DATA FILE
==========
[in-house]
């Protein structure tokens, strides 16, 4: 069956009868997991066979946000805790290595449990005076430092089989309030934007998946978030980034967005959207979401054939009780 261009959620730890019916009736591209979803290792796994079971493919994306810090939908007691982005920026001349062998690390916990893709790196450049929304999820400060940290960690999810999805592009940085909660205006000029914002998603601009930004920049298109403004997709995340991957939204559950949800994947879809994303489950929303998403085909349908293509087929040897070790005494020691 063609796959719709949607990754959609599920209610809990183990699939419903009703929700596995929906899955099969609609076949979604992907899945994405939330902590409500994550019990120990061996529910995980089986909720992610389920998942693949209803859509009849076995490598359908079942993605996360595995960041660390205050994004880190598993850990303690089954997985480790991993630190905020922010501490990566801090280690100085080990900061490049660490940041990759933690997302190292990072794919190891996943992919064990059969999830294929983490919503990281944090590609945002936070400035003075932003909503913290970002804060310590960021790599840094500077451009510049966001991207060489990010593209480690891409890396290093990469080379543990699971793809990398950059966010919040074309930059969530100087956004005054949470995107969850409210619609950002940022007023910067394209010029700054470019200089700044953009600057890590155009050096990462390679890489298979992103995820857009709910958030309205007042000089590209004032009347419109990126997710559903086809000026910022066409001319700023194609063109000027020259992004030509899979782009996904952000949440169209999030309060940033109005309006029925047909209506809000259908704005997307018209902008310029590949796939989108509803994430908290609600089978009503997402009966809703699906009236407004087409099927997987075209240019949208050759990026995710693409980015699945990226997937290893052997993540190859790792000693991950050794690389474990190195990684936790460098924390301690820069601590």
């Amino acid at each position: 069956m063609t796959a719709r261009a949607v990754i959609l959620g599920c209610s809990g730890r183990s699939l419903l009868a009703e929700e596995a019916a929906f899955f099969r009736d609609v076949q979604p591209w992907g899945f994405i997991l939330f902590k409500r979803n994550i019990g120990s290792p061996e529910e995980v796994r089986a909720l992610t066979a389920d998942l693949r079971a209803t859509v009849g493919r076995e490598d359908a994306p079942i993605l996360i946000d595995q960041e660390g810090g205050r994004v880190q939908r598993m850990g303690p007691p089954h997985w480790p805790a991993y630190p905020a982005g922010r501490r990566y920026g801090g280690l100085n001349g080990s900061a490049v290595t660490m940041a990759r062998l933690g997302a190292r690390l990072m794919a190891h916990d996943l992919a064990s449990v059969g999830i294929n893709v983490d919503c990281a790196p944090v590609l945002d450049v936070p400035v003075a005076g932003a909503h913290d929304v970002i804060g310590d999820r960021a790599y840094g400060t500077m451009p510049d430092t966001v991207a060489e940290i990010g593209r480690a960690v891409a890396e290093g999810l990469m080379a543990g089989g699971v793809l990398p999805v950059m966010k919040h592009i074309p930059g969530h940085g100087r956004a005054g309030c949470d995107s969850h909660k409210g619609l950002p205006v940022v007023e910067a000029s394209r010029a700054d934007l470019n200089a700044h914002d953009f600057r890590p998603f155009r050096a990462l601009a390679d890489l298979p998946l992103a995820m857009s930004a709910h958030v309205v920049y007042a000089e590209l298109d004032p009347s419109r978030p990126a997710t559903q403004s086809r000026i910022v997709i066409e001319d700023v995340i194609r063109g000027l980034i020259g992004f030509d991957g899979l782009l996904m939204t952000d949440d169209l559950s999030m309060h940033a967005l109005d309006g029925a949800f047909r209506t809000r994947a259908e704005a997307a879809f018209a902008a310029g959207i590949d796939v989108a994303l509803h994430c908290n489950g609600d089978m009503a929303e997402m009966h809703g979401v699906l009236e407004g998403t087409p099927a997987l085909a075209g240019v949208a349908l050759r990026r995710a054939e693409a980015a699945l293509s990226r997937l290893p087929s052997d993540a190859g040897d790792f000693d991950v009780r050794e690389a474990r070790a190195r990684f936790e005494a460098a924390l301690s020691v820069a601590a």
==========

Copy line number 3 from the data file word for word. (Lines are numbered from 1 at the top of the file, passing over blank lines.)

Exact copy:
């Amino acid at each position: 069956m063609t796959a719709r261009a949607v990754i959609l959620g599920c209610s809990g730890r183990s699939l419903l009868a009703e929700e596995a019916a929906f899955f099969r009736d609609v076949q979604p591209w992907g899945f994405i997991l939330f902590k409500r979803n994550i019990g120990s290792p061996e529910e995980v796994r089986a909720l992610t066979a389920d998942l693949r079971a209803t859509v009849g493919r076995e490598d359908a994306p079942i993605l996360i946000d595995q960041e660390g810090g205050r994004v880190q939908r598993m850990g303690p007691p089954h997985w480790p805790a991993y630190p905020a982005g922010r501490r990566y920026g801090g280690l100085n001349g080990s900061a490049v290595t660490m940041a990759r062998l933690g997302a190292r690390l990072m794919a190891h916990d996943l992919a064990s449990v059969g999830i294929n893709v983490d919503c990281a790196p944090v590609l945002d450049v936070p400035v003075a005076g932003a909503h913290d929304v970002i804060g310590d999820r960021a790599y840094g400060t500077m451009p510049d430092t966001v991207a060489e940290i990010g593209r480690a960690v891409a890396e290093g999810l990469m080379a543990g089989g699971v793809l990398p999805v950059m966010k919040h592009i074309p930059g969530h940085g100087r956004a005054g309030c949470d995107s969850h909660k409210g619609l950002p205006v940022v007023e910067a000029s394209r010029a700054d934007l470019n200089a700044h914002d953009f600057r890590p998603f155009r050096a990462l601009a390679d890489l298979p998946l992103a995820m857009s930004a709910h958030v309205v920049y007042a000089e590209l298109d004032p009347s419109r978030p990126a997710t559903q403004s086809r000026i910022v997709i066409e001319d700023v995340i194609r063109g000027l980034i020259g992004f030509d991957g899979l782009l996904m939204t952000d949440d169209l559950s999030m309060h940033a967005l109005d309006g029925a949800f047909r209506t809000r994947a259908e704005a997307a879809f018209a902008a310029g959207i590949d796939v989108a994303l509803h994430c908290n489950g609600d089978m009503a929303e997402m009966h809703g979401v699906l009236e407004g998403t087409p099927a997987l085909a075209g240019v949208a349908l050759r990026r995710a054939e693409a980015a699945l293509s990226r997937l290893p087929s052997d993540a190859g040897d790792f000693d991950v009780r050794e690389a474990r070790a190195r990684f936790e005494a460098a924390l301690s020691v820069a601590a």